According to Donald Cerrone, there is plenty of animosity heading into his next fight, but it’s not directed at his opponent.
Appearing on The Joe Rogan Experience on Wednesday, “Cowboy” explained how he found himself in an awkward situation when an offer came along for him to fight Mike Perry at UFC Denver on Nov. 10. Perry recently joined the Jackson-Wink team in Albuquerque, N.M., where Cerrone has trained for over a decade, and though Cerrone has no problem stepping into the cage with Perry, he was concerned about sharing the gym with his future opponent and voiced his concern to his coaches, Greg Jackson and Mike Winkeljohn.
“I went to talk to Greg and Wink and say, ‘Hey, this guy’s brand new to the gym. He’s only been here one camp, a couple of months. I don’t think that it’s okay for him to come in and call me out. That’s not right. So if he is doing that, I don’t think we should allow him to train here for this fight,’” Cerrone said. “Then f**king Winkeljohn tells me, ‘I thought you called him out’, he’s just a s**t-ass and lies to your face, so to me he was like, ‘Sure, no problem, we’ll clear it up and we won’t have any issues.’”
The next day, Winkeljohn allegedly called Cerrone and told him that the team had had a meeting and decided that Perry would train at Jackson-Wink and Cerrone was not welcome to prepare for UFC Denver there. Cerrone doesn’t believe there was any meeting and he says that Winkeljohn just wants to be paid because he deals directly with Perry, while Cerrone’s working relationship has always been with Jackson.
If Cerrone has any problem with his longtime coach, it’s that he feels Jackson didn’t back him up in this scenario.
“With Greg, his name is on that building. It’s Jackson-Wink. Jackson-f**king-Wink,” Cerrone said. “When it came time to pick the decision and they said, ‘We want to go with Perry.’ Why the f**k didn’t you stand — because Greg’s still with me — he’s like, ‘I’ll just come to the ranch and we’ll sort this out.’ And I’m like, ‘What the f**k are you talking about?’ You tell me I can’t come into the Jackson-Wink gym, but you’re going to backdoor and come into my f**king house and we’re going to train to fight while Perry’s there at the gym.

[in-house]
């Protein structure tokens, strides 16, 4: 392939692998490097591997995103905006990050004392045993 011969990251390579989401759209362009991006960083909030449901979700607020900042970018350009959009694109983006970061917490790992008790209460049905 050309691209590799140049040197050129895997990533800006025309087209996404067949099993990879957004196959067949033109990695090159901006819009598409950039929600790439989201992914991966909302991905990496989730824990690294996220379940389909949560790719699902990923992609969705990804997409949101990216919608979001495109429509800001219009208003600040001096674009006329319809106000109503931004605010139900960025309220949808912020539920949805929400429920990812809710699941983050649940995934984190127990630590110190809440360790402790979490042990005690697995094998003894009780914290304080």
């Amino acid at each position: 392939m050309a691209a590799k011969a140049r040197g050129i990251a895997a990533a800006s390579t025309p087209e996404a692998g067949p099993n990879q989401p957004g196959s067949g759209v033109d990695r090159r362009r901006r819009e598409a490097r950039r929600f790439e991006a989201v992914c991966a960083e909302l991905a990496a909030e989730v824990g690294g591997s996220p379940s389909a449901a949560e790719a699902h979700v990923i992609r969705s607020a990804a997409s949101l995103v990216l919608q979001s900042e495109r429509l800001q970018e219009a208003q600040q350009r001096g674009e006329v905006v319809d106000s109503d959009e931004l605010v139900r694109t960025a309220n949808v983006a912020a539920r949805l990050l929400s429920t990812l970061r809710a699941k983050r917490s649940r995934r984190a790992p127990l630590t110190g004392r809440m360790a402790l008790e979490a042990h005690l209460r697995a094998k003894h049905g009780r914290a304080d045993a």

“You see everything he does and then you’re going to come and you’re going to train me, not to mention you’re holding classes there and — you might not be training him to beat me, but there’s a lot of people there that have trained with me for f**king years. So to me that was the point I was saying. Can we just not have him there for this camp?”
Cerrone believes Winkeljohn wasn’t pleased with him establishing his own gym, the BMF Ranch, but Cerrone blames Winkeljohn for creating a subpar training environment at Jackson-Wink and motivating him to branch off on his own.
Jackson formed a partnership with Winkeljohn in 2007 and Cerrone thinks the gym has gone downhill ever since. He accused Winkeljohn of prioritizing profit over quality of training and allowing anyone to work with the remaining pros at the gym as long as they paid their fee.
“When Winkeljohn merged over, all the big pros left, it turned into a puppy mill,” Cerrone said. “Back when Greg had it, and it was its own school, you couldn’t turn up to a pro class. Some guy couldn’t just come here, knock on your door, and the next thing you know he has shin pads on and he’s sparring.
“Literally at the new gym, bums come in off the street — I swear to God — and will come in and put stuff on and fight. That’s a true story. Random bums off the street. That would never happen back in the day.”
Cerrone also criticized the quality of the coaching at the gym, claiming that an unnamed wrestling coach was fired from a college for selling steroids and bases his lessons around techniques he learned on YouTube.
It’s this mismanagement that Cerrone points to as the reason that the Jackson-Wink gym — which at various points in its history has been home to past UFC champions like Jon Jones, Holly Holm, Rashad Evans, and Georges St-Pierre, among other standouts— is no longer the force it once was in his eyes.
“You should have an infrastructure set in place, especially if you’re the greatest at one time,” Cerrone said. “If your winning percentages are in the 80s and 90s and now they’re in the 20s. I have no clue what the winning record of our gym is, but it’s nothing like it used to be. It’s f**king asinine to me.”
MMA Fighting reached out to Winkeljohn, but a request for a comment was not immediately returned.